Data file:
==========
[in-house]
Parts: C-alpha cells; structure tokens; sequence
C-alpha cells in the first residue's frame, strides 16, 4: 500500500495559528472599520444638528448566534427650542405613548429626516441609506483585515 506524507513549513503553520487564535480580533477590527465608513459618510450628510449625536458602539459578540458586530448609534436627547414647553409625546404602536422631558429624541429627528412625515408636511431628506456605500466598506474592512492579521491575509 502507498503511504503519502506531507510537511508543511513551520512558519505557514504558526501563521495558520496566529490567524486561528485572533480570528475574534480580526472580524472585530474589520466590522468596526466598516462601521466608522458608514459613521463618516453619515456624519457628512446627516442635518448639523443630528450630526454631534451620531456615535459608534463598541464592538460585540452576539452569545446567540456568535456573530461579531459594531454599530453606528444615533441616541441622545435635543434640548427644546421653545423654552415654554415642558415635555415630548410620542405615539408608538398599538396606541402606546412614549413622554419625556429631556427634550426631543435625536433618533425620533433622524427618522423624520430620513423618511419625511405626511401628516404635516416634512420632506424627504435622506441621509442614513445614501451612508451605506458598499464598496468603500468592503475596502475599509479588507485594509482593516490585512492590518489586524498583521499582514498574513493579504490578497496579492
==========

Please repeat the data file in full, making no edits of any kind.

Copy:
[in-house]
Parts: C-alpha cells; structure tokens; sequence
C-alpha cells in the first residue's frame, strides 16, 4: 500500500495559528472599520444638528448566534427650542405613548429626516441609506483585515 506524507513549513503553520487564535480580533477590527465608513459618510450628510449625536458602539459578540458586530448609534436627547414647553409625546404602536422631558429624541429627528412625515408636511431628506456605500466598506474592512492579521491575509 502507498503511504503519502506531507510537511508543511513551520512558519505557514504558526501563521495558520496566529490567524486561528485572533480570528475574534480580526472580524472585530474589520466590522468596526466598516462601521466608522458608514459613521463618516453619515456624519457628512446627516442635518448639523443630528450630526454631534451620531456615535459608534463598541464592538460585540452576539452569545446567540456568535456573530461579531459594531454599530453606528444615533441616541441622545435635543434640548427644546421653545423654552415654554415642558415635555415630548410620542405615539408608538398599538396606541402606546412614549413622554419625556429631556427634550426631543435625536433618533425620533433622524427618522423624520430620513423618511419625511405626511401628516404635516416634512420632506424627504435622506441621509442614513445614501451612508451605506458598499464598496468603500468592503475596502475599509479588507485594509482593516490585512492590518489586524498583521499582514498574513493579504490578497496579492